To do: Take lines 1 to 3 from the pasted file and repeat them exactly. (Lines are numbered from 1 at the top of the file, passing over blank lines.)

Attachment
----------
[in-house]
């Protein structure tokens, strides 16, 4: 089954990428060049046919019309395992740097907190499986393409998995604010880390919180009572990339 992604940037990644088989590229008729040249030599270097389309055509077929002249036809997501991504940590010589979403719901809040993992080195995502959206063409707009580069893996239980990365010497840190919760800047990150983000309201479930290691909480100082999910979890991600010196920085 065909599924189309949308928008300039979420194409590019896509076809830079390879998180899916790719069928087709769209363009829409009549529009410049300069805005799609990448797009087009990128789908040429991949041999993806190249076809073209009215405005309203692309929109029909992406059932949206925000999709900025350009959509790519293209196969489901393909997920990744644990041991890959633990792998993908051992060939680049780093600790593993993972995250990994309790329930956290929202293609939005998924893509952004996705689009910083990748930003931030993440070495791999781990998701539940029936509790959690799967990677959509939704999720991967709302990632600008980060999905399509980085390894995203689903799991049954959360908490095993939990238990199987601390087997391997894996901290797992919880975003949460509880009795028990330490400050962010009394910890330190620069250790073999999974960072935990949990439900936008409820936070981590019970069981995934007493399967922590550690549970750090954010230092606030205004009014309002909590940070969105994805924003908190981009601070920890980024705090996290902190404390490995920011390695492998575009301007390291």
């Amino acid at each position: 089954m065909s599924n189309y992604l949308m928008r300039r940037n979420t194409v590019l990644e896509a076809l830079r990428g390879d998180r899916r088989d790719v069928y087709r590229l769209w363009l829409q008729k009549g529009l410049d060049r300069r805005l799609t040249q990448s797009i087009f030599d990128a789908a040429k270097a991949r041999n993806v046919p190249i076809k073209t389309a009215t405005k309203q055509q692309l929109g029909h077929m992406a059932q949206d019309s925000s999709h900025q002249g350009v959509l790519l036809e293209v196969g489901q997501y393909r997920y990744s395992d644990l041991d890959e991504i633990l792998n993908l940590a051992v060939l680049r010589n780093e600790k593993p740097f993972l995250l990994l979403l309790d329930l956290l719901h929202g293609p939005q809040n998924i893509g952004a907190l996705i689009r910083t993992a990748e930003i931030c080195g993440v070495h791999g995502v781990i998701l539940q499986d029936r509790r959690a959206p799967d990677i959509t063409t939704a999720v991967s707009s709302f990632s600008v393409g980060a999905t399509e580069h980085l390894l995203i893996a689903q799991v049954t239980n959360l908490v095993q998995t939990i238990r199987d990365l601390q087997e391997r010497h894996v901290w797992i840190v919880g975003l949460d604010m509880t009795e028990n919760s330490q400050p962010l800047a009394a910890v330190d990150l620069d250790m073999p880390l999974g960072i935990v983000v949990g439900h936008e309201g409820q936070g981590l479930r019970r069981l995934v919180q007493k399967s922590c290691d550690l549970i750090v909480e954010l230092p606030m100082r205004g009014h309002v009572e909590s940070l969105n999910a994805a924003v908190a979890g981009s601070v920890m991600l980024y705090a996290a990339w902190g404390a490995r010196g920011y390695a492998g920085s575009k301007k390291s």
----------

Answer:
[in-house]
């Protein structure tokens, strides 16, 4: 089954990428060049046919019309395992740097907190499986393409998995604010880390919180009572990339 992604940037990644088989590229008729040249030599270097389309055509077929002249036809997501991504940590010589979403719901809040993992080195995502959206063409707009580069893996239980990365010497840190919760800047990150983000309201479930290691909480100082999910979890991600010196920085 065909599924189309949308928008300039979420194409590019896509076809830079390879998180899916790719069928087709769209363009829409009549529009410049300069805005799609990448797009087009990128789908040429991949041999993806190249076809073209009215405005309203692309929109029909992406059932949206925000999709900025350009959509790519293209196969489901393909997920990744644990041991890959633990792998993908051992060939680049780093600790593993993972995250990994309790329930956290929202293609939005998924893509952004996705689009910083990748930003931030993440070495791999781990998701539940029936509790959690799967990677959509939704999720991967709302990632600008980060999905399509980085390894995203689903799991049954959360908490095993939990238990199987601390087997391997894996901290797992919880975003949460509880009795028990330490400050962010009394910890330190620069250790073999999974960072935990949990439900936008409820936070981590019970069981995934007493399967922590550690549970750090954010230092606030205004009014309002909590940070969105994805924003908190981009601070920890980024705090996290902190404390490995920011390695492998575009301007390291």
């Amino acid at each position: 089954m065909s599924n189309y992604l949308m928008r300039r940037n979420t194409v590019l990644e896509a076809l830079r990428g390879d998180r899916r088989d790719v069928y087709r590229l769209w363009l829409q008729k009549g529009l410049d060049r300069r805005l799609t040249q990448s797009i087009f030599d990128a789908a040429k270097a991949r041999n993806v046919p190249i076809k073209t389309a009215t405005k309203q055509q692309l929109g029909h077929m992406a059932q949206d019309s925000s999709h900025q002249g350009v959509l790519l036809e293209v196969g489901q997501y393909r997920y990744s395992d644990l041991d890959e991504i633990l792998n993908l940590a051992v060939l680049r010589n780093e600790k593993p740097f993972l995250l990994l979403l309790d329930l956290l719901h929202g293609p939005q809040n998924i893509g952004a907190l996705i689009r910083t993992a990748e930003i931030c080195g993440v070495h791999g995502v781990i998701l539940q499986d029936r509790r959690a959206p799967d990677i959509t063409t939704a999720v991967s707009s709302f990632s600008v393409g980060a999905t399509e580069h980085l390894l995203i893996a689903q799991v049954t239980n959360l908490v095993q998995t939990i238990r199987d990365l601390q087997e391997r010497h894996v901290w797992i840190v919880g975003l949460d604010m509880t009795e028990n919760s330490q400050p962010l800047a009394a910890v330190d990150l620069d250790m073999p880390l999974g960072i935990v983000v949990g439900h936008e309201g409820q936070g981590l479930r019970r069981l995934v919180q007493k399967s922590c290691d550690l549970i750090v909480e954010l230092p606030m100082r205004g009014h309002v009572e909590s940070l969105n999910a994805a924003v908190a979890g981009s601070v920890m991600l980024y705090a996290a990339w902190g404390a490995r010196g920011y390695a492998g920085s575009k301007k390291s």